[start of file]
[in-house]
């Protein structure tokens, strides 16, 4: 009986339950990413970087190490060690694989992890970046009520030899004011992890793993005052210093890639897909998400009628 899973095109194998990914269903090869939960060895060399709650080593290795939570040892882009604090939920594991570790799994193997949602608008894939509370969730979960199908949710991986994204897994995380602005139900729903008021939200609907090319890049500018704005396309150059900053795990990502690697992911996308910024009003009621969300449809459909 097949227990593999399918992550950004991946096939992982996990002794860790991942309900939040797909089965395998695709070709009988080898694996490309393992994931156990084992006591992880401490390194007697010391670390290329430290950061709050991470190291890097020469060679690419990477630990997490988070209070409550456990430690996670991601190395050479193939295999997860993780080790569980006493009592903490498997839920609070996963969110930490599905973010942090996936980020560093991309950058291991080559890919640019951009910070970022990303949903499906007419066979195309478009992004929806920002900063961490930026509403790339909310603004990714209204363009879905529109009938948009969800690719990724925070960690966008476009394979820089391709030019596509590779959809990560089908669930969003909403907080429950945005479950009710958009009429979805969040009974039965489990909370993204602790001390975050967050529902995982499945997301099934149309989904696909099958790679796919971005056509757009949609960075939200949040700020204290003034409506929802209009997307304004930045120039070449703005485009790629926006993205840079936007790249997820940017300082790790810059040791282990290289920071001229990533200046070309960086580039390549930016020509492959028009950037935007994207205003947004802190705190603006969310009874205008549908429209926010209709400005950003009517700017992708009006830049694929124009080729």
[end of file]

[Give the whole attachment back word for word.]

[in-house]
């Protein structure tokens, strides 16, 4: 009986339950990413970087190490060690694989992890970046009520030899004011992890793993005052210093890639897909998400009628 899973095109194998990914269903090869939960060895060399709650080593290795939570040892882009604090939920594991570790799994193997949602608008894939509370969730979960199908949710991986994204897994995380602005139900729903008021939200609907090319890049500018704005396309150059900053795990990502690697992911996308910024009003009621969300449809459909 097949227990593999399918992550950004991946096939992982996990002794860790991942309900939040797909089965395998695709070709009988080898694996490309393992994931156990084992006591992880401490390194007697010391670390290329430290950061709050991470190291890097020469060679690419990477630990997490988070209070409550456990430690996670991601190395050479193939295999997860993780080790569980006493009592903490498997839920609070996963969110930490599905973010942090996936980020560093991309950058291991080559890919640019951009910070970022990303949903499906007419066979195309478009992004929806920002900063961490930026509403790339909310603004990714209204363009879905529109009938948009969800690719990724925070960690966008476009394979820089391709030019596509590779959809990560089908669930969003909403907080429950945005479950009710958009009429979805969040009974039965489990909370993204602790001390975050967050529902995982499945997301099934149309989904696909099958790679796919971005056509757009949609960075939200949040700020204290003034409506929802209009997307304004930045120039070449703005485009790629926006993205840079936007790249997820940017300082790790810059040791282990290289920071001229990533200046070309960086580039390549930016020509492959028009950037935007994207205003947004802190705190603006969310009874205008549908429209926010209709400005950003009517700017992708009006830049694929124009080729």